JVC Everio GS-TD1 review

4.5 out of 5
£1699

For

Excellent, border free 3D video, 3D still imaging, autostereoscopic 3.5inch touchscreen monitor, versatile shooting and framing options

Against

Unconventional balance takes some getting used to, expensive if you don’t intend to make full use of the 3D, Full HD 3D MVC format is a non-starter for prosumer editors

Until now, Panasonic has been a lonely champion for homemade 3D, offering a range of camcorders compatible with its VW-CLT1 3D accessory lens. We looked at the brand’s HDC-SD900 recently and were suitably impressed, although like all the 3D capable models in Panasonic’s line-up the SD900 is first and foremost a 2D shooter.

The JVC Everio GS-TD1 is an entirely different proposition: a genuine, full-on 3D camcorder. Its nearest relation is probably Panasonic’s pro-centric AG-3DA1, which the last time we looked sold for the best part of 18,000 euros. In that context, the TD1’s £1,600 price tag looks extremely reasonable.

The two mournful HD GT lenses of the TD1 may make this cam look like a relation to Wall-E, but each feeds its own 3.32-megapixel 1CMOS sensor. JVC’s new Falconbrid imaging system then integrates the incoming streams to create 3D images. The GS-TD1 can record in either side-by-side AVCHD format or Full HD MP4 MVC 1920 x 1080/50i, an iteration of the MultiView codec used for 3D Blu-ray. It can also take 3D still images in .MPO format.

The GS-TD1 has an internal 64GB flash memory which holds a fair amount of footage. If you prefer, you can shoot onto SD/SDHC/SDXC cards. JVC actually makes backing up from the internal hard drive refreshingly easy. A single menu command allows you to either copy all the files, or burn them to disc.

Lights camera action

Once you’re charged up for the first time, you’ll need to set the date, time and location. As the dual lens assembly is part of the camera (unlike Panasonic’s bolt on accessory), there’s no need to converge them each time you want to shoot. The lens cover needs to be manually opened and closed, via a lever on the right-hand side of the lens.

We particularly liked the fact that the side-mounted 3.5-inch touch-panel monitor is autostereoscopic; it uses the same parallax barrier screen technology as the Nintendo 3DS. Having a 3D display means you can play back, or compose, in 3D without having to wear special glasses.

With 920k pixel resolution, this touchscreen monitor is sharp enough to comfortably display a host of info while recording: 2D/3D mode, shutter speed, image size, media, battery, etc. You can use the display by either tapping or dragging; you tap the icons or files you want to open, or drag the thumbnails to sort through them.

There’s even provision for adjusting 3D depth while recording. Normally this is set to Auto, and calculates where the screen plane (zero parallax) should be for the most comfortable viewing. Alternatively, you can tweak playback using the Automatic Parallax Adjustment button.

Unlike Panasonic’s 3D fleet, there are no restrictions on zooming and 3D effectiveness. The TD1 can dimensionalise across a much wider zone (typically 5-50m in telephoto). This means that when you’re out and about it pays to use a tripod.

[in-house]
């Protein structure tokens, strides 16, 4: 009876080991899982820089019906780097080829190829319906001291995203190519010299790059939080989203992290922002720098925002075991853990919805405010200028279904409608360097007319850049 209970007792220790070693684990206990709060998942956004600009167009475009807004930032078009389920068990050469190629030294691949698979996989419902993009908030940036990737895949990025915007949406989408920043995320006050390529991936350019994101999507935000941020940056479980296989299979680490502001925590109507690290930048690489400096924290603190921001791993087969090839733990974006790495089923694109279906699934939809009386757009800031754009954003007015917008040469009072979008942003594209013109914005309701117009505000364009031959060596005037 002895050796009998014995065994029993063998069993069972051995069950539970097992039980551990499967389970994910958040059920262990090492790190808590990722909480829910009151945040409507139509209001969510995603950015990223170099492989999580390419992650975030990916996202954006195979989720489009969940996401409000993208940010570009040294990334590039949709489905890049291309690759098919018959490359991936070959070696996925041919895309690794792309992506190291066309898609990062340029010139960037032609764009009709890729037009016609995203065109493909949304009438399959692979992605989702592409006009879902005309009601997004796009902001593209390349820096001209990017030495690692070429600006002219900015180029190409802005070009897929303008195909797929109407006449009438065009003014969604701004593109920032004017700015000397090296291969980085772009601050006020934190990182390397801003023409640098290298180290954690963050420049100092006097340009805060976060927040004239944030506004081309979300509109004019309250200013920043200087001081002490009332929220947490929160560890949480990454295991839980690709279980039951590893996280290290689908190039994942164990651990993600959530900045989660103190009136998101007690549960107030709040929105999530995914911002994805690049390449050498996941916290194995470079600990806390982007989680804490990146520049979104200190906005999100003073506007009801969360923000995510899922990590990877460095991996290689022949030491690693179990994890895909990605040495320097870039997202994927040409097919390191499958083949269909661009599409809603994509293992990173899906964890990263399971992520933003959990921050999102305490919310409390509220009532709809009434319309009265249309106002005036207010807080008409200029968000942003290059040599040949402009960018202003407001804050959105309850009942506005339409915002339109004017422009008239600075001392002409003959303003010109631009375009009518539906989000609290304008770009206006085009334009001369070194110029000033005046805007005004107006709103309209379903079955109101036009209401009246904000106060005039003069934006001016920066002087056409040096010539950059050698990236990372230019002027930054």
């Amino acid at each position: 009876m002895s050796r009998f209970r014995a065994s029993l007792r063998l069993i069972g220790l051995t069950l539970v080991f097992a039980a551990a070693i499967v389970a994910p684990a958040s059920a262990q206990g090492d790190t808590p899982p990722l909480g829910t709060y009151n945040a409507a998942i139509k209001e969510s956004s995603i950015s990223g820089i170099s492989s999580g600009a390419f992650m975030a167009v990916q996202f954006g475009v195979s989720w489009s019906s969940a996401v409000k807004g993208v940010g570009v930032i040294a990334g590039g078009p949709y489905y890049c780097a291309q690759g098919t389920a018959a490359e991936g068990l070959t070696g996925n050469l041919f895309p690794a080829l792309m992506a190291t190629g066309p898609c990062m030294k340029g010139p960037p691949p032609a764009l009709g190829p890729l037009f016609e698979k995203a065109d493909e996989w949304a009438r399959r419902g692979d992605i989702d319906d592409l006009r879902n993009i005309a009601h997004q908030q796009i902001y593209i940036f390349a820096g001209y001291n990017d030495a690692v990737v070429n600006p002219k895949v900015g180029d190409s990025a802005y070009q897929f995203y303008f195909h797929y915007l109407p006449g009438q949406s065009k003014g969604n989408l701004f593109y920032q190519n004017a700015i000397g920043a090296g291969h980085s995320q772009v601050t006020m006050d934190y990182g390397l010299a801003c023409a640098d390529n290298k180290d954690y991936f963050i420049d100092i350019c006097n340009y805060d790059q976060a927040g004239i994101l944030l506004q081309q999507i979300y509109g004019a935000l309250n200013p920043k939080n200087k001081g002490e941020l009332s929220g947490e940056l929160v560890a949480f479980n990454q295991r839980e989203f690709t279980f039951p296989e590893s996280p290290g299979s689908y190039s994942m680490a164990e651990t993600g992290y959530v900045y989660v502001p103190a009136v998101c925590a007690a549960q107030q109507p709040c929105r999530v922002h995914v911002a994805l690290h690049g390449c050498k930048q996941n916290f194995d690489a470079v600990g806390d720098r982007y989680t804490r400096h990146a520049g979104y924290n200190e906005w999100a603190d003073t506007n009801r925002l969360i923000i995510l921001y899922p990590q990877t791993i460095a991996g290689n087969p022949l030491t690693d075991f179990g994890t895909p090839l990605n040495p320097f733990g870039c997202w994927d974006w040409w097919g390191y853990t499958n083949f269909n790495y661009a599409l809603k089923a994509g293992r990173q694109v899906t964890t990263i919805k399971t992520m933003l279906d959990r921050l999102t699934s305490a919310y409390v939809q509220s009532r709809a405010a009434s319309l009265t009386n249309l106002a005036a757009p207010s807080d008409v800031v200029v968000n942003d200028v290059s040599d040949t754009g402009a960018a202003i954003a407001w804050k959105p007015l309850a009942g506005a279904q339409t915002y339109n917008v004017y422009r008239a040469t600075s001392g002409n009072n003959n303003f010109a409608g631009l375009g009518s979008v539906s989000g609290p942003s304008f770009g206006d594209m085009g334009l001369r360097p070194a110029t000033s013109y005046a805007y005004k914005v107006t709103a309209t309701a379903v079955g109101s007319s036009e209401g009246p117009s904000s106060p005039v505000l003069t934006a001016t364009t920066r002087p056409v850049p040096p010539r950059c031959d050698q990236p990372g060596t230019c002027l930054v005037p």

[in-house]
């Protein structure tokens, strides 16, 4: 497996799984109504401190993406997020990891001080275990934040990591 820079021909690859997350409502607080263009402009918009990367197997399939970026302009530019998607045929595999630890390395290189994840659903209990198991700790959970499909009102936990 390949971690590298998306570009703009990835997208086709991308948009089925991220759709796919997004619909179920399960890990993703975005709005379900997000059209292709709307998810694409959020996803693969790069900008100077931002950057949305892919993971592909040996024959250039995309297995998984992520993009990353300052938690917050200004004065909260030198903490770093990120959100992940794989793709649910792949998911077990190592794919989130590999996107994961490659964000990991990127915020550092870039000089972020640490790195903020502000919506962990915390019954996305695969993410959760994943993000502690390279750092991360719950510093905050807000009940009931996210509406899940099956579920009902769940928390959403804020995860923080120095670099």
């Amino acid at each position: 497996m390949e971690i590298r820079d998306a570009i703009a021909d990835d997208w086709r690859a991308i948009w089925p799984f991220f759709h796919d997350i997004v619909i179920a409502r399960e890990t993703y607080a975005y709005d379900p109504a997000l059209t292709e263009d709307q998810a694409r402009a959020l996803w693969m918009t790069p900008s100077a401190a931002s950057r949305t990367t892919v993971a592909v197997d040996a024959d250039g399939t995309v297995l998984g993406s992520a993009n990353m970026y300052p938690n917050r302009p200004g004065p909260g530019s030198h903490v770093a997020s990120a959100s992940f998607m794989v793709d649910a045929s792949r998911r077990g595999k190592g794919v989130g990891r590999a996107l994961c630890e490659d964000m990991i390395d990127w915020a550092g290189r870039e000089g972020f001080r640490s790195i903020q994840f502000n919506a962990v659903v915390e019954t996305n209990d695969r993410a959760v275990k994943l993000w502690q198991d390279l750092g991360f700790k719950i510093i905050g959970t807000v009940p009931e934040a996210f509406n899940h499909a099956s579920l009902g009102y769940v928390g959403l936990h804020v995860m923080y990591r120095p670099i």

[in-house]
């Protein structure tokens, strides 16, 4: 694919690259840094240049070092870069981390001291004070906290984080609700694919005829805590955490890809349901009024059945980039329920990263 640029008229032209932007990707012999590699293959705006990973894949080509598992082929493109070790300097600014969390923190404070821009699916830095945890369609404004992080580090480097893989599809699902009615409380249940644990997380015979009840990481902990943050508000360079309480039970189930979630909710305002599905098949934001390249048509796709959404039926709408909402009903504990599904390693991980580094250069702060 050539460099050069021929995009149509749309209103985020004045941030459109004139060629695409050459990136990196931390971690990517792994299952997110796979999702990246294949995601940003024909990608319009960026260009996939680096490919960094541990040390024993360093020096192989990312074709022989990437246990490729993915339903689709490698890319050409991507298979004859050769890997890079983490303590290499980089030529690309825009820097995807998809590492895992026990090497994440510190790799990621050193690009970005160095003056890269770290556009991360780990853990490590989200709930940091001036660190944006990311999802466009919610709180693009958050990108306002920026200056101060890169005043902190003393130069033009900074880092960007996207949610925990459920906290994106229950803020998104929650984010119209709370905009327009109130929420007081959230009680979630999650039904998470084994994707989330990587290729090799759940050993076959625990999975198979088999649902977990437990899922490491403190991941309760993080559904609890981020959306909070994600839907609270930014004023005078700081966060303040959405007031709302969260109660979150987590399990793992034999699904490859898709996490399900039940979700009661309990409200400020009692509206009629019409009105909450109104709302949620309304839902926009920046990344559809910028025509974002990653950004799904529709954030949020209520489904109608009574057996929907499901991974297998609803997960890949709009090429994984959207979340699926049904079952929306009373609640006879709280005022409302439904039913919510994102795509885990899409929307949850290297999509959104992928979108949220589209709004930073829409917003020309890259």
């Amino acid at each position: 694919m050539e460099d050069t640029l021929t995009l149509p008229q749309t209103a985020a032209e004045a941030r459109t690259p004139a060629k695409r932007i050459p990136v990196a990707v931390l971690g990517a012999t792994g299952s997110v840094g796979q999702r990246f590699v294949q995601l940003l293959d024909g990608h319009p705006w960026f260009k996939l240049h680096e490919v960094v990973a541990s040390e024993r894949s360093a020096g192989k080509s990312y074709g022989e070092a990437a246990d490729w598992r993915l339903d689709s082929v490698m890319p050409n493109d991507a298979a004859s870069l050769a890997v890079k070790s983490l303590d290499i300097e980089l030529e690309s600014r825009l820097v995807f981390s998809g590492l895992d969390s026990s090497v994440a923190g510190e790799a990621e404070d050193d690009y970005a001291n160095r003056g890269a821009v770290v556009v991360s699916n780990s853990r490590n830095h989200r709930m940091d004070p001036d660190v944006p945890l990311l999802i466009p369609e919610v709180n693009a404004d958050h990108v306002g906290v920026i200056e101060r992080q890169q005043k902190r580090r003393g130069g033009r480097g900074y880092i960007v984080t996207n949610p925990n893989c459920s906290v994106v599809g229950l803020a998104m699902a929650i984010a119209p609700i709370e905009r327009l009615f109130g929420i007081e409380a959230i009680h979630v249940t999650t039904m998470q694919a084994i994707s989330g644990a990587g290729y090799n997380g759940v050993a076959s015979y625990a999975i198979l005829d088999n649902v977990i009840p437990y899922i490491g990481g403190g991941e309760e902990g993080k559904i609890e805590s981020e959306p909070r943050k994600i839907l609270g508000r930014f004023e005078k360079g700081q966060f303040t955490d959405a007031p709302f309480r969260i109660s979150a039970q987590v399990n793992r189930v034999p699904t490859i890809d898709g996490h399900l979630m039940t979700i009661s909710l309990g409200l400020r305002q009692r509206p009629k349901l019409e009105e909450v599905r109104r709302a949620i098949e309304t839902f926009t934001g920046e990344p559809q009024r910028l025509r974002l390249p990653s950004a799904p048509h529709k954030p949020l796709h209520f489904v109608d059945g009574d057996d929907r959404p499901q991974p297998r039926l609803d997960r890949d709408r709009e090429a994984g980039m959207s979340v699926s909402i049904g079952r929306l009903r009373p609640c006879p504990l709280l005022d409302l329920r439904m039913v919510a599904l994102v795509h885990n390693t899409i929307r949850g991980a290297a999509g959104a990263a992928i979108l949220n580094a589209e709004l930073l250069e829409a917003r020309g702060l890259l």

Picture this

The 3D performance of the TD1 is outstanding. The best image quality comes when shooting in the 1080p MVC modes. There are two flavours available: THR with an average bitrate of 34Mbps, and TSR with an average bitrate of 22Mbps. This translates to 4 and 6 hours recording respectively.

Unfortunately, while 3D images produced under MVC look super crisp, you can’t do much with them aside from play them out directly from the camcorder into a 3D display. If you want to edit and distribute your 3D masterpieces it makes more sense to shoot in side-by-side AVCHD. Here you can opt for either TXP mode (24Mbps for 5 hours 50 mins) or TSP (12Mbps for 11 hours 40 mins). Although this is half the resolution of MVC footage it never really feels like a massive compromise.

Unlike the 3D fare shot on any of the Panasonic models, there’s no image-compromising border. The 5x optical zoom also remains available when shooting in 3D, along with the snappily entitled Optical Axis Automatic Stabilization System which corrects any displacement between L and R images. We can't embed the 3D sample, but if you want to view it on YouTube, you can find it here: 3D YouTube sample.

Naturally, the GS-TD1 can also shoot in 2D, utilising the stream from the left lens. There are four AVCHD 2D modes with bitrates that range from 24Mbps to just 5Mbps. Picture quality is very good. At times we felt test footage shot in IA mode looked a little too bright, but there is a full raft of manual controls to compensate. Tellingly, the backlit CMOS sensors behind the two lenses are said to be twice as sensitive to light as previous CMOS sensors from the brand. 

Audio is courtesy of the brand’s Biphonic “surround” mic, which works reasonably well. 

Verdict

The JVC Everio GS-TD1 redefines what we can expect of a 3D camcorder. This shooter may be a tad cumbersome, but compared to a pro-rig it’s a masterpiece of compact engineering. We loved the unparalleled creative control on offer, and 3D image quality is excellent. Overall, this is a remarkable piece of kit. 

The Everio GS-TD1 is as special as it is specialised. It sets a new benchmark for 3D camcorders, delivering footage which can rival the clarity of Blu-ray (camera person not withstanding). If you’re eager to shoot and edit in 3D, then our advice is to audition it immediately.